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Berlin-Brussels agreement on the conditions for the rescue of Lufthansa

Part of the Lufthansa fleet in Munich on May 26, 2020. – Matthias Schrader / AP / SIPA

Lufthansa has just passed a crucial new stage in its survival. On Friday, the German government and the European Commission agreed on the conditions for the € 9 billion bailout of the airline giant.

Leave more room for competition

To avoid bankruptcy, Lufthansa will notably have to leave more room for competition at its two main German airports. The compromise provides for the group to sell up to 24 take-off and landing slots, very coveted and precious rights for companies, representing 8 aircraft parked. These rights, shared equally at the airports of Frankfurt and Munich, will be reserved for “new competitors” for a year and a half before companies already present in these two cities can buy them if they are still available. “The slots should only be taken over by a European competitor who has not himself received public aid due to the coronavirus pandemic,” said the German group.

To ratify the agreement, an extraordinary general meeting of shareholders must be convened “soon”. They must indeed approve the rescue because it involves an increase in capital. But time is running out as the pandemic has brought global air transport to a virtual standstill. The German group’s cash reserves, which are losing a million euros an hour and currently only transporting 1% of the usual number of passengers, are only enough for a few weeks. He also doesn’t expect a quick reboot. It therefore launched a restructuring aimed at reducing its fleet of 100 planes, threatening around 10,000 jobs.

In addition, negotiations are continuing for the Belgian subsidiary Brussels Airlines, which announced in mid-May plans to cut a quarter of its workforce, and Austrian Airlines, which has asked Austria for 767 million euros. Finally, Berne will guarantee 1.2 billion euros in loans to the Swiss and Edelweiss subsidiaries.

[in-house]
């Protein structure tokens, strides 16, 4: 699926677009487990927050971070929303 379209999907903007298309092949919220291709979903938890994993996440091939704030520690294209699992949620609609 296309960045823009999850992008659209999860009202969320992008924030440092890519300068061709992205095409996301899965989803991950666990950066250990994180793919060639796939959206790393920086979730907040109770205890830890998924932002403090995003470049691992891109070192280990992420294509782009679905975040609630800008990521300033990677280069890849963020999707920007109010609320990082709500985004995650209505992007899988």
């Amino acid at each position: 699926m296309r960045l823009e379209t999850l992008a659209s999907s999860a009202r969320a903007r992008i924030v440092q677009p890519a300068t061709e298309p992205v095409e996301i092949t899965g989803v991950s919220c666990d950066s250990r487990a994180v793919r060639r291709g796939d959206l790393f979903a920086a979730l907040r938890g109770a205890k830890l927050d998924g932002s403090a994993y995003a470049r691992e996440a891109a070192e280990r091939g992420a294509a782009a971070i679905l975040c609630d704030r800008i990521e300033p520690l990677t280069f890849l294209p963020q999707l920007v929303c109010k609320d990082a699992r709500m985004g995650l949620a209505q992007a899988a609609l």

The German State enters the capital

In total, the bailout provides that the state will take 20% of the group for 300 million euros, in addition to injecting 5.7 billion euros in non-voting funds, of which a billion can be converted into shares. It would be the first time that the German state would return to the capital of the company since its complete privatization in 1997. Berlin also reserves the right to increase its stake to 25% and one share, the blocking minority, but only “In the event of a third party takeover bid” or non-payment of interest.

Germany also guarantees a loan of 3 billion euros and obtains two seats on the supervisory board of Lufthansa, which is prohibited from paying dividends and paying bonuses to its directors.

Nothing has yet been completely won for the airline. Ryanair has already announced plans to challenge the plan before European justice, calling it “illegal state aid that will dramatically distort competition.”

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